THE MAN WHO COUNTED by Malba Tahan

THE MAN WHO COUNTED

A Collection of Mathematical Adventures
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KIRKUS REVIEW

 Something of an oddity: Tahan, a Brazilian mathematician, casts a series of mathematical puzzles into the form of a continuous narrative describing the adventures of a 13th-century Persian mathematician, Beremiz Samir, secretary to a vizier in Baghdad. There are puzzles here about how to apportion an odd number of camels among three sons so that one receives half, the second a third, and the last a ninth; how to divide 21 casks of wine (seven full, seven half full, and seven empty) so that three friends get an equal number of casks and the same amount of wine--and there are variations on the theme involving pearls, apples, what have you. Tahan also includes asides on the lore of numbers--``perfect'' numbers (equal to the sum of their divisors, excluding the numbers themselves), numerical ``friends,'' magic squares, the weird properties of the number 142,857, and so on. What is curious is the extent to which elements of Islam are woven into the ``plot''--with quotes from the Koran, epigrams, and idealistic statements--as well as brief takes on the history of mathematics. It's also apparent that, for Tahan, mathematics is to be appreciated as a pursuit of pure reason without regard to practical applications. The final test of Beremiz's power consists of seven trials, including a typical truth-teller-vs.-liar puzzle. Our hero triumphs, of course, and asks as his reward the fair Telassim, with whom he lives happily ever after (avoiding the Mongol conquest of Baghdad by moving to Constantinople). A good bet for puzzlers and budding math students. (Thirty- four drawings.)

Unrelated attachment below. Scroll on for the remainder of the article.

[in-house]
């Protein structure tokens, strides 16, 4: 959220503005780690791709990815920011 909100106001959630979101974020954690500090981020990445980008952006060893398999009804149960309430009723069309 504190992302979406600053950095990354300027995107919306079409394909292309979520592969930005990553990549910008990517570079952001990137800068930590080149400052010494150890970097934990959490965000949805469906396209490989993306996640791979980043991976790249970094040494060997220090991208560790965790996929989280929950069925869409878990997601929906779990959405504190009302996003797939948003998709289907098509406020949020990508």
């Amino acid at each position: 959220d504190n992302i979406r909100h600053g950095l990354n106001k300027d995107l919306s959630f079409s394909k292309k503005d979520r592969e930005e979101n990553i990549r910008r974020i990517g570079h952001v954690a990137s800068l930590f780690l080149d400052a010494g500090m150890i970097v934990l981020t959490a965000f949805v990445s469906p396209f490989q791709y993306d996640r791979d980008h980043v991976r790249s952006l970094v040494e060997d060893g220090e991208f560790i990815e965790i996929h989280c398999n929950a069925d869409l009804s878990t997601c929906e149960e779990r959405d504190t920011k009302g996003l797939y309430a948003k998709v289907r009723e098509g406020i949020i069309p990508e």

Pub Date: Jan. 25th, 1993
ISBN: 0-393-03430-5
Page count: 224pp
Publisher: Norton
Review Posted Online:
Kirkus Reviews Issue: Nov. 15th, 1992